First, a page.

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Big Data and AI in biodiversity research

How can we reliably use 300 year old herbarium specimen for modern biodiversity research?


The public availability of biodiversity data is drastically increasing. For instance information of species geographic occurrence from digitized herbarium collections, molecular data on species relationships from high throughput sequencing, and information on species traits, from mobilized data in floras. Currently methods to process “big data” are a bottleneck for harnessing the full potential of large datasets and transitioning biodiversity research into a data driven discipline. We develop software methods for standardized and reproducible analysis of large-scale biodiversity data with a focus on georeferenced species occurrence records mobilized from collection records. Among other we develop CoordinateCleaner, an R-package to quality control large scale species occurrences from collections (Zizka et al., 2019), SampBias, an R-package to quantify geographic sampling bias in occurrence records (Zizka et al. 2021) and Bio-Dem, a graphical user interface tool to visually link scientific collection activity to socio-political conditions in countries worldwide, including colonial history (Zizka et al. 2021, 1st prize at the 2021 GBIF Ebbe Nielsen Challenge)

Automated Red Listing using Artificial Intelligence

How can we conserve as much plant diversity as possible for future generations?

Zizka et al., Diversity and Distributions 28(2), Wiley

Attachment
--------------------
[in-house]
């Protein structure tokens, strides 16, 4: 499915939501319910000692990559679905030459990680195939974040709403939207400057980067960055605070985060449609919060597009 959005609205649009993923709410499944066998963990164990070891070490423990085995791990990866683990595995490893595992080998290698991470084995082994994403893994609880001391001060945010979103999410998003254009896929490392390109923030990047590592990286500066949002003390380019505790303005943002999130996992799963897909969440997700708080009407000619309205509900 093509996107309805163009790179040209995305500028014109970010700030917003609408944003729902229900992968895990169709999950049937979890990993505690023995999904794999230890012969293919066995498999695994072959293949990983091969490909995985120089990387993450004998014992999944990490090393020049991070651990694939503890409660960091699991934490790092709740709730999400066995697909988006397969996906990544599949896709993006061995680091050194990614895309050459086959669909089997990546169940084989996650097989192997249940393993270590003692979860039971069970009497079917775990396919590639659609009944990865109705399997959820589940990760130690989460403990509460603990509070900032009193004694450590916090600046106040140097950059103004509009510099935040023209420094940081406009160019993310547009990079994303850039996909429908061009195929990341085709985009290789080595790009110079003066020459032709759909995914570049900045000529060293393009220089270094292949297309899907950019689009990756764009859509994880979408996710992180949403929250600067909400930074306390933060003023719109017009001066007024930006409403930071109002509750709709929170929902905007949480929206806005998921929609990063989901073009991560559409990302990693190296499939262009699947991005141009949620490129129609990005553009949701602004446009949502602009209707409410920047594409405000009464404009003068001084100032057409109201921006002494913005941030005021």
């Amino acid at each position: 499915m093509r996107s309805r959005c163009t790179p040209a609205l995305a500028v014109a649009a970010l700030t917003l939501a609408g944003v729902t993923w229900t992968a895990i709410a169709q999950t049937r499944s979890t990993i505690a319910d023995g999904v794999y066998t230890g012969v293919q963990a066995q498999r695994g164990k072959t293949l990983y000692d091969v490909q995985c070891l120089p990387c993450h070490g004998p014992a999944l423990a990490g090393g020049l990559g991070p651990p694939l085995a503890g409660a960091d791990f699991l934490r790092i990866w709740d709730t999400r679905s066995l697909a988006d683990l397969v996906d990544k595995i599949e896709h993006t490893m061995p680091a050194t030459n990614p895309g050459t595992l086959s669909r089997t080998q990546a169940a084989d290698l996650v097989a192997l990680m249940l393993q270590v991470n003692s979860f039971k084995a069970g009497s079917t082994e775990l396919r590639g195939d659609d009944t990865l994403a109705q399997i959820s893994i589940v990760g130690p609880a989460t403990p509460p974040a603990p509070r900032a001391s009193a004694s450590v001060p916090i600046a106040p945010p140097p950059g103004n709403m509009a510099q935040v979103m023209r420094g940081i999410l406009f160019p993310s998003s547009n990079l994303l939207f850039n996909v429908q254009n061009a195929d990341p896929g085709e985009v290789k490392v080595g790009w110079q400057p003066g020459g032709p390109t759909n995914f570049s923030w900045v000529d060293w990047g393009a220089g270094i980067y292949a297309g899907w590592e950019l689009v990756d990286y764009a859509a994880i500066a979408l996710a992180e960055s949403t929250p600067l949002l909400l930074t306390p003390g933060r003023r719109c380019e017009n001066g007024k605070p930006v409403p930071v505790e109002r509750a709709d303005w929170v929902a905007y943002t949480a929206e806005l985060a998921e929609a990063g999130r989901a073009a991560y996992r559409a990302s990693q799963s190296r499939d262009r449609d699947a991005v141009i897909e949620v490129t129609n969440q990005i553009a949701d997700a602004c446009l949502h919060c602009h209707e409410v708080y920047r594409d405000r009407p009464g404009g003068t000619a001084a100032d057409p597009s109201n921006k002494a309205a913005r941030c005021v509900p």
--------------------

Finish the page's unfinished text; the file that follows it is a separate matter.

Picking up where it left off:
Effective and engaged conservation is essential in the face of the ongoing biodiversity crisis. Red Lists of threatened species quantify species extinction risk and are a key tool in conservation research, practice and communication. Yet, due to the time-intense red-listing process, most Red lists are biased towards well-studied taxa (mammals, birds) and regions and temperate regions) while only a fraction of other groups such as plants or soil organisms are evaluated, meaning that important conservation decisions miss key components of biodiversity. We develop automated conservation assessments that use machine learning approaches to approximate species Red List status based on information from biological collections, floras and remote sensing data. In collaboration with Researchers from other European institutions we develop algorithms and software applying large datasets and deep learning to approximate species extinction risk in a Red List framework (Zizka et al. 2022). Recently we have applied this approach to quantify the extinction risk of orchid species worldwide (Zizka et al. 2022).